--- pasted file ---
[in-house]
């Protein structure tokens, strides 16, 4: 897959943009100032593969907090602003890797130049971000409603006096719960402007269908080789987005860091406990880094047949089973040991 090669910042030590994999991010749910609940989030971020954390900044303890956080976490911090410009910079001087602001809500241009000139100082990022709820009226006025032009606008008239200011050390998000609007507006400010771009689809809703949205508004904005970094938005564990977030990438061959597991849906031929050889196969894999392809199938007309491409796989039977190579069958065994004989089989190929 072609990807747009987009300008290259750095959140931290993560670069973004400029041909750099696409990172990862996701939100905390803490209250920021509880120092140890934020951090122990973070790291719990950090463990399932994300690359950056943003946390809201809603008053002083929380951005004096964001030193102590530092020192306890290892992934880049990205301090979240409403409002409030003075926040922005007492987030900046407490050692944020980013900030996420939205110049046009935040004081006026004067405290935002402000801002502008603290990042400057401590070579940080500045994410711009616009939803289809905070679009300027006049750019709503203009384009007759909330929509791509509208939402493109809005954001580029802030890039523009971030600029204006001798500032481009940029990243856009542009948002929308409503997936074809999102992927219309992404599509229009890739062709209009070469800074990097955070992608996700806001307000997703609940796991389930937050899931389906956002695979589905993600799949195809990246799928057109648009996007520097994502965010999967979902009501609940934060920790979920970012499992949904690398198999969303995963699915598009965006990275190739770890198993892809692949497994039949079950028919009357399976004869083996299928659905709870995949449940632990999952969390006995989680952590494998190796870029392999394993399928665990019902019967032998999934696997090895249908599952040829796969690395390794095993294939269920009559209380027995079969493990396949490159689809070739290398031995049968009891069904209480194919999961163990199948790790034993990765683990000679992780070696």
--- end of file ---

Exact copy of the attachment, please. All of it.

[in-house]
């Protein structure tokens, strides 16, 4: 897959943009100032593969907090602003890797130049971000409603006096719960402007269908080789987005860091406990880094047949089973040991 090669910042030590994999991010749910609940989030971020954390900044303890956080976490911090410009910079001087602001809500241009000139100082990022709820009226006025032009606008008239200011050390998000609007507006400010771009689809809703949205508004904005970094938005564990977030990438061959597991849906031929050889196969894999392809199938007309491409796989039977190579069958065994004989089989190929 072609990807747009987009300008290259750095959140931290993560670069973004400029041909750099696409990172990862996701939100905390803490209250920021509880120092140890934020951090122990973070790291719990950090463990399932994300690359950056943003946390809201809603008053002083929380951005004096964001030193102590530092020192306890290892992934880049990205301090979240409403409002409030003075926040922005007492987030900046407490050692944020980013900030996420939205110049046009935040004081006026004067405290935002402000801002502008603290990042400057401590070579940080500045994410711009616009939803289809905070679009300027006049750019709503203009384009007759909330929509791509509208939402493109809005954001580029802030890039523009971030600029204006001798500032481009940029990243856009542009948002929308409503997936074809999102992927219309992404599509229009890739062709209009070469800074990097955070992608996700806001307000997703609940796991389930937050899931389906956002695979589905993600799949195809990246799928057109648009996007520097994502965010999967979902009501609940934060920790979920970012499992949904690398198999969303995963699915598009965006990275190739770890198993892809692949497994039949079950028919009357399976004869083996299928659905709870995949449940632990999952969390006995989680952590494998190796870029392999394993399928665990019902019967032998999934696997090895249908599952040829796969690395390794095993294939269920009559209380027995079969493990396949490159689809070739290398031995049968009891069904209480194919999961163990199948790790034993990765683990000679992780070696």